From Labor Notes, a weekly report-card of teachers' strikes, which are spreading from state to state, with North Carolina — the laboratory for gerrymander-fueled Republican takeover — next in line for a wave of school closures.
Colorado teachers were not intimidated by thuggish arrest threats: they shut the state's 10 largest school districts and picketed the legislature.
Georgia school bus drivers — more black and worse paid than the striking teachers — walked out over serious grievances, only to have their strike broken by a brutal crackdown that saw their leaders fired.
The AP polled Americans and found that "78 percent of Americans think teachers are paid too little."
School bus drivers in DeKalb County, Georgia, pulled a sick-out over pay, retirement, and poor treatment. About half the workforce participated, but most drivers returned to work by the third day, after officials fired the "ringleaders." The drivers, who are overwhelmingly African American, have no union but had organized a Drivers and Monitors Advisory Committee.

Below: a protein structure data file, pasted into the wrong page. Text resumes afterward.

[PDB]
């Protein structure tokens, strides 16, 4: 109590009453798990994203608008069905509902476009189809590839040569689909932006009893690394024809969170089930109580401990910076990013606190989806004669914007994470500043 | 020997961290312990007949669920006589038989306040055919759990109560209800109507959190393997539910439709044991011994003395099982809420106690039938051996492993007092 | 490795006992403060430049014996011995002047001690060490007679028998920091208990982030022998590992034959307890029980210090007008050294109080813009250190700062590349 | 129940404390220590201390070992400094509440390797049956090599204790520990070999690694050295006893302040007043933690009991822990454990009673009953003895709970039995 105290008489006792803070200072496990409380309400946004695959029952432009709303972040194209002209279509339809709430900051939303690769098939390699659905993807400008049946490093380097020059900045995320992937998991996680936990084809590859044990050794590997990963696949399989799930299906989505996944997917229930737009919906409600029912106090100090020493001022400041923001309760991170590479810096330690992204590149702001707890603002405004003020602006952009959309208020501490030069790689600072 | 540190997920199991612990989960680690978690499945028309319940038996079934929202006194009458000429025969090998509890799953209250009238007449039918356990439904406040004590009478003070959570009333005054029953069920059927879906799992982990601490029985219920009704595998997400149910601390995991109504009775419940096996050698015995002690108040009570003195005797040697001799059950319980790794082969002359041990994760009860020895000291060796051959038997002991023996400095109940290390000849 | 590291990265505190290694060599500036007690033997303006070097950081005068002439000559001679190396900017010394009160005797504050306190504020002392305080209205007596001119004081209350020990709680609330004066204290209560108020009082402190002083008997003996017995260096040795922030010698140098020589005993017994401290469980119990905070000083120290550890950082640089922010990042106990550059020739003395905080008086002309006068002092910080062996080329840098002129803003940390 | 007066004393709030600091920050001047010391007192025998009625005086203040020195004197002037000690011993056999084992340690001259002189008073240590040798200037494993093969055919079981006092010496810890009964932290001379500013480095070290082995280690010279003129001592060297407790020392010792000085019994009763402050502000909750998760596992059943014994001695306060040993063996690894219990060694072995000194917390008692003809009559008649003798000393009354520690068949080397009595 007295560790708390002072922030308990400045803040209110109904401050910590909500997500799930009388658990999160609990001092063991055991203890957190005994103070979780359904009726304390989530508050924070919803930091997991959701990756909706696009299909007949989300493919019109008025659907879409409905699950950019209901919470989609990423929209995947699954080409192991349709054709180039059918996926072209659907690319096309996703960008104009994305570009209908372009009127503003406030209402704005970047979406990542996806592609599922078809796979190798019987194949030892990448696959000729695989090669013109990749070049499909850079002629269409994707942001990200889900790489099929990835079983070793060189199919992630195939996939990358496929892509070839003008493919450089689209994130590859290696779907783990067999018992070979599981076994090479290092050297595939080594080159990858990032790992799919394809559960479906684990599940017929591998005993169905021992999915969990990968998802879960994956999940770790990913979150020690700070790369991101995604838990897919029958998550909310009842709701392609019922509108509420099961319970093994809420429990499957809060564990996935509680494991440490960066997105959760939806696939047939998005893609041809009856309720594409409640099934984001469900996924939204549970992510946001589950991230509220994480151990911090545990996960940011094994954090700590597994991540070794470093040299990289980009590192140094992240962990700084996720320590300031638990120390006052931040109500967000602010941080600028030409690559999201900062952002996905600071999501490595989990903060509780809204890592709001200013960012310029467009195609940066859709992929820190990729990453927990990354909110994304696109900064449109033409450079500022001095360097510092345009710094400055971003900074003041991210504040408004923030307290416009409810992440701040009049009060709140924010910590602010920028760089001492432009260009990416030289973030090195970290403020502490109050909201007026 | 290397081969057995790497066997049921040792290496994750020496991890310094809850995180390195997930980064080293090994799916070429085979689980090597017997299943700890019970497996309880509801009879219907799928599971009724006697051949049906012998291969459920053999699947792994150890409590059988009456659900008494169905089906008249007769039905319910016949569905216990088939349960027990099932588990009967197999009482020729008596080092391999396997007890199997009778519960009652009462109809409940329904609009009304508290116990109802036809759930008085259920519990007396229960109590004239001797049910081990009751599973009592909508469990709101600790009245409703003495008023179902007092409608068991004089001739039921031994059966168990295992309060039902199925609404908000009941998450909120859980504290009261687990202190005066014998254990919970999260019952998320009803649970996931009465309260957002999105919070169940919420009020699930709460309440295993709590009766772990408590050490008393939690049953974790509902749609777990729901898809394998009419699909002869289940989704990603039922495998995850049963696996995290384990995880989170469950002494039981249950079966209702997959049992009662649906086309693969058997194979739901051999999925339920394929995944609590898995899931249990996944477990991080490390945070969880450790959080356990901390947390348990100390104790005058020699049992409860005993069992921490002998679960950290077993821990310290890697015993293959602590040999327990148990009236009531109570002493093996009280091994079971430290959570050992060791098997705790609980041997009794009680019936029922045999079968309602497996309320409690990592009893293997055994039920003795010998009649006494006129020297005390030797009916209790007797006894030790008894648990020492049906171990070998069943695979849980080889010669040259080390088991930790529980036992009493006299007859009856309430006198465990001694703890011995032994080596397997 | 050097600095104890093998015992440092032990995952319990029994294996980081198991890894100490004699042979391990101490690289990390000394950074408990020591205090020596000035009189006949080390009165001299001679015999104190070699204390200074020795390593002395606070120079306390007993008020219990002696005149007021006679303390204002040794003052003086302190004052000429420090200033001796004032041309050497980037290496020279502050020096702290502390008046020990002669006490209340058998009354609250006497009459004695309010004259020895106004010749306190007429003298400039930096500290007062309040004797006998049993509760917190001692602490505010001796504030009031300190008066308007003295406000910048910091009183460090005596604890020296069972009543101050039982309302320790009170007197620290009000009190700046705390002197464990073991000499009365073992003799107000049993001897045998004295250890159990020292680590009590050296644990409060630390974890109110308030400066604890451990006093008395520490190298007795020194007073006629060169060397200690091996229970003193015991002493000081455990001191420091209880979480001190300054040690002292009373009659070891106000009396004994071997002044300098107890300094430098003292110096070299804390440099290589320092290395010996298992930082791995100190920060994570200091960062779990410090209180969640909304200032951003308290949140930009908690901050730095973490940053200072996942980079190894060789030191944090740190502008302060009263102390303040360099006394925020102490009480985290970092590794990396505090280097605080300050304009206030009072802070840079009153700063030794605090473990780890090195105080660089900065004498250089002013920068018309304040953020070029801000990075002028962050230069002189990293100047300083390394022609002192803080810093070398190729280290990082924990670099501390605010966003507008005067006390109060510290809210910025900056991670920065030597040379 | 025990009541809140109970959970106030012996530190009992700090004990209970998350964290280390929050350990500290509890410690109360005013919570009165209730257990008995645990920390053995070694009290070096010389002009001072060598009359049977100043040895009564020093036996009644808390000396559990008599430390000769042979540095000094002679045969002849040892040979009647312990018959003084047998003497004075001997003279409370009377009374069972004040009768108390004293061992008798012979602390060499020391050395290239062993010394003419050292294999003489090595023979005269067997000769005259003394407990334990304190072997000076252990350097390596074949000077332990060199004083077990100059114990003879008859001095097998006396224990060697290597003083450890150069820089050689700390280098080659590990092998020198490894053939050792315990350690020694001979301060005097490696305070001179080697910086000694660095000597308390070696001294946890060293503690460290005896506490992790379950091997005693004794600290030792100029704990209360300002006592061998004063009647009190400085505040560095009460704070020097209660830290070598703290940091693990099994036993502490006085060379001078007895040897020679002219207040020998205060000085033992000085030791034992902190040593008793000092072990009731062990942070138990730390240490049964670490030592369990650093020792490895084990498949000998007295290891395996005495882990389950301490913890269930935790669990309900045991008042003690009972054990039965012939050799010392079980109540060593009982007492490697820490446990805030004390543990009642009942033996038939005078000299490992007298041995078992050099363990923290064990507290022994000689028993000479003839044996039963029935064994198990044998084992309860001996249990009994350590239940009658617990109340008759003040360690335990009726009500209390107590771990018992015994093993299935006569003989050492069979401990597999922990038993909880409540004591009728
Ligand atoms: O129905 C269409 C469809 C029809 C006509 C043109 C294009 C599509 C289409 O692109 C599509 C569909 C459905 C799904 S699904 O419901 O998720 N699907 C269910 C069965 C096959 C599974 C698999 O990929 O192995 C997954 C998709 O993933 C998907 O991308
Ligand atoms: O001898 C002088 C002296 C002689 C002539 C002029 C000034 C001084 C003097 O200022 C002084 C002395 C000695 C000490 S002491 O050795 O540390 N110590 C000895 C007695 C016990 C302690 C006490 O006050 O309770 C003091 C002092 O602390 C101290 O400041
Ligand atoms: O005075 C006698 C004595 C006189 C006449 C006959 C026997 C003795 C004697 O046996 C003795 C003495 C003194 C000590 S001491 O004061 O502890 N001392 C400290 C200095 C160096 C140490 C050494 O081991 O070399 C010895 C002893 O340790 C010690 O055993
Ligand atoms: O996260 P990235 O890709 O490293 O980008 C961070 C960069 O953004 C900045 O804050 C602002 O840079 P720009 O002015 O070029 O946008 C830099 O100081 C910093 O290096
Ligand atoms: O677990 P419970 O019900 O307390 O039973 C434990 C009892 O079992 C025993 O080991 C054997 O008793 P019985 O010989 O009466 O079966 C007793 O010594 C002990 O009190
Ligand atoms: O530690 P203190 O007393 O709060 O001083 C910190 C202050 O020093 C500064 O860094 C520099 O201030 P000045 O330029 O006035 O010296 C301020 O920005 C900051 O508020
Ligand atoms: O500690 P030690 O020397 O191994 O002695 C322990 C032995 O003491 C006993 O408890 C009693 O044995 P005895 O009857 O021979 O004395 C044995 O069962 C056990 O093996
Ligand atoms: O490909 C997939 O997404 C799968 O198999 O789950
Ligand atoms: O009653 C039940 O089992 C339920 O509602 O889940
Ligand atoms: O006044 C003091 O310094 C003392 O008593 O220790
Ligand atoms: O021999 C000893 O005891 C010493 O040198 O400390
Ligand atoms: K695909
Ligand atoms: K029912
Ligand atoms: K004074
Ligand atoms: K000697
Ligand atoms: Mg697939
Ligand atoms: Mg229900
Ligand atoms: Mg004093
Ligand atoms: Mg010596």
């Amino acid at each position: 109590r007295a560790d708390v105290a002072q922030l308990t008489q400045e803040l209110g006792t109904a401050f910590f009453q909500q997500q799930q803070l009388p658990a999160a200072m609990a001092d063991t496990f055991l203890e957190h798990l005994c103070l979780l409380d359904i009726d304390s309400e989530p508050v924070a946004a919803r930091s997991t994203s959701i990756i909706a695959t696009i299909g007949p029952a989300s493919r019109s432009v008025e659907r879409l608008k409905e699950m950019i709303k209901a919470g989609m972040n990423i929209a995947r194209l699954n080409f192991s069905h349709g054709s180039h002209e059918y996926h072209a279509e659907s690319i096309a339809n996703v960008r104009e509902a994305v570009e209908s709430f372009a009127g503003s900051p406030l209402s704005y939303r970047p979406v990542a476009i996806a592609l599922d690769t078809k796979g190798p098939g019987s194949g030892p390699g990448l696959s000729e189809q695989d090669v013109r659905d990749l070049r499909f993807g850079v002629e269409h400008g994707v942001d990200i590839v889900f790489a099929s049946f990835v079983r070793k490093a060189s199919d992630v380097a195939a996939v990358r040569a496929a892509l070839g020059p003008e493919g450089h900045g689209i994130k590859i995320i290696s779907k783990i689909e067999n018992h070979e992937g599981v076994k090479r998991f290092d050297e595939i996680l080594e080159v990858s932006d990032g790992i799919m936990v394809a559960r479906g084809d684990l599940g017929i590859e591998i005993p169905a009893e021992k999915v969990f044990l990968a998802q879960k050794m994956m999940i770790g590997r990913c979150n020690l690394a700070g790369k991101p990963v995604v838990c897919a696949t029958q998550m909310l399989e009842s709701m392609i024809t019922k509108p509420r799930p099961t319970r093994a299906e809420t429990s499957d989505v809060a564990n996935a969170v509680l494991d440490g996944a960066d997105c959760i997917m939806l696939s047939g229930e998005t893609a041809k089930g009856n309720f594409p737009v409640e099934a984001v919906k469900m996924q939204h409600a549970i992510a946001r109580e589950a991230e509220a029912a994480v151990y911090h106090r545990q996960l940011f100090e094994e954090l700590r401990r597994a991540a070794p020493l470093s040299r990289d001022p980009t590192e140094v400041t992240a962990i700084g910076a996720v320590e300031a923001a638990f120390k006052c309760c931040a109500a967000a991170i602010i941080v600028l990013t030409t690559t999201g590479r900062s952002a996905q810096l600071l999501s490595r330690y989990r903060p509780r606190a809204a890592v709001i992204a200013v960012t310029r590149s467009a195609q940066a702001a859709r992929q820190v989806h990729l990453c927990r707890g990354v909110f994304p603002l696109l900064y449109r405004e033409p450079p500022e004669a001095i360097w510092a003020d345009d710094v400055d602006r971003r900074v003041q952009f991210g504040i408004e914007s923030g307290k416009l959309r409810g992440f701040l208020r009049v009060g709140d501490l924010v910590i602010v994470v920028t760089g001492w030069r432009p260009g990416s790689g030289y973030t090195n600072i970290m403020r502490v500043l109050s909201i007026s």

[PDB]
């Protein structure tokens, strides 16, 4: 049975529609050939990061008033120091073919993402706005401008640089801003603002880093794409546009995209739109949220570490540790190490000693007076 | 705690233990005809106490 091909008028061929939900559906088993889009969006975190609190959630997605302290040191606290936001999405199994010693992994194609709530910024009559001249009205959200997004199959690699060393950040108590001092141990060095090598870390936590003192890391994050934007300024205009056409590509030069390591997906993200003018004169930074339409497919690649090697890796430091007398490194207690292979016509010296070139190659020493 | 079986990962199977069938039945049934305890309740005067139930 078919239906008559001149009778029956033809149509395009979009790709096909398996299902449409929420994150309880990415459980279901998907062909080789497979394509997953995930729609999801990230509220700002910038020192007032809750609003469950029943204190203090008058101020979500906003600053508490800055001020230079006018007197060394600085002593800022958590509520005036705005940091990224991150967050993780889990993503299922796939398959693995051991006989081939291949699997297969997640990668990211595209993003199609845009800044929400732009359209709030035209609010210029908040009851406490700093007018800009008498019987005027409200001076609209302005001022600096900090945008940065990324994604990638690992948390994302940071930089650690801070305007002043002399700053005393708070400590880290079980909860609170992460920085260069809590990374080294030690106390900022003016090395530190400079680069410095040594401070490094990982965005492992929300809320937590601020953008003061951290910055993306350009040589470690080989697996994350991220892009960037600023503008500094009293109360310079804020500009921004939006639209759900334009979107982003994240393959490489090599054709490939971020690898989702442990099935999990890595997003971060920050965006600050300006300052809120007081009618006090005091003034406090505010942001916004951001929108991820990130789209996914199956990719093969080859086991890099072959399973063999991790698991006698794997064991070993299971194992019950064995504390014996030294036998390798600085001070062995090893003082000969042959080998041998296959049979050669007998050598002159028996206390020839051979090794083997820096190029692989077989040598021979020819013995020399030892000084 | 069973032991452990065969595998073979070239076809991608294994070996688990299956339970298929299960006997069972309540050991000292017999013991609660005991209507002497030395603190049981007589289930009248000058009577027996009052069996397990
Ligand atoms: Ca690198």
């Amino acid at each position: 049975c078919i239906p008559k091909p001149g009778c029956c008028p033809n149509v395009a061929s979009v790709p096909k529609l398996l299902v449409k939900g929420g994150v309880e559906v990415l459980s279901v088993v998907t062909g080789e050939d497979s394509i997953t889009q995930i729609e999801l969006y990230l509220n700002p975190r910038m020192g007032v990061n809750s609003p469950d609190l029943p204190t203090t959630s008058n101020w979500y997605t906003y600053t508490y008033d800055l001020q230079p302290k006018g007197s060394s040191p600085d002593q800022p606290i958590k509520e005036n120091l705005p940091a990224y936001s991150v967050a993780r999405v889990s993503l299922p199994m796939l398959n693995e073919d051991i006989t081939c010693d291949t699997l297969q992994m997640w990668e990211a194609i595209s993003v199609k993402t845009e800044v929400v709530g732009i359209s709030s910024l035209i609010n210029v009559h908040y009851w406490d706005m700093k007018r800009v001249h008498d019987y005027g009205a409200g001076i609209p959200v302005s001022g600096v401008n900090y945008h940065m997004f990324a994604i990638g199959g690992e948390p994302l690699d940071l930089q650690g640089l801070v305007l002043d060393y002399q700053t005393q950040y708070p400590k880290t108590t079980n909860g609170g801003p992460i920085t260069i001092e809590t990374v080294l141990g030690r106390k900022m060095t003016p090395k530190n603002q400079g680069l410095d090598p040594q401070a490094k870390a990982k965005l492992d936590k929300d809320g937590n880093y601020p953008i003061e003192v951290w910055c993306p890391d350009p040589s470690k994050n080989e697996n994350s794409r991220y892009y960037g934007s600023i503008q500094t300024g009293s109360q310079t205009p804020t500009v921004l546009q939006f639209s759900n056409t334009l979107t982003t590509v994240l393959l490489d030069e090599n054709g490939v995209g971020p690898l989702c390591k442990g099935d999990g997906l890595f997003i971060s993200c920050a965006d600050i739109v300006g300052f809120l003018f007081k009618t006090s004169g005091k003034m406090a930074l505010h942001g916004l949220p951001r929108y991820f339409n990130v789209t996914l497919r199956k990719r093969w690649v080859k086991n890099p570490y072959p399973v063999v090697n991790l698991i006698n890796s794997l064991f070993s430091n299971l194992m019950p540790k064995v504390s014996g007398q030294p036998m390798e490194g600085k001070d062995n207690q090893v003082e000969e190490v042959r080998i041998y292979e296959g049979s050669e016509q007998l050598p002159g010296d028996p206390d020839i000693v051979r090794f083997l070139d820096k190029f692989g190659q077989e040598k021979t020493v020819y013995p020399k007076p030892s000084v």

Colorado teachers have joined the wave of walkouts, shutting the state's 10 largest districts April 26-27 as they join protests at the state capital over a lack of funding and their pension plan. The Colorado Education Association says that teacher salaries after inflation have dropped 17 percent in the last 15 years, and that the state has underfunded education by $6.6 billion since 2009 by failing to implement a constitutional amendment that requires education funding to grow on pace with inflation. "We have been funding education out of teachers' paychecks for too long," said Paula Reed, vice president of the Jefferson County local. Two Republican state senators responded by proposing a bill that would send to teachers to jail for six months for striking.
Thousands of North Carolina teachers are planning to take personal days on May 16 to demonstrate at the capital for school funding and teacher raises. Teacher pay there is $10,000 below the national average.
The Teacher Uprising Spreads Far and Wide [Labor Notes]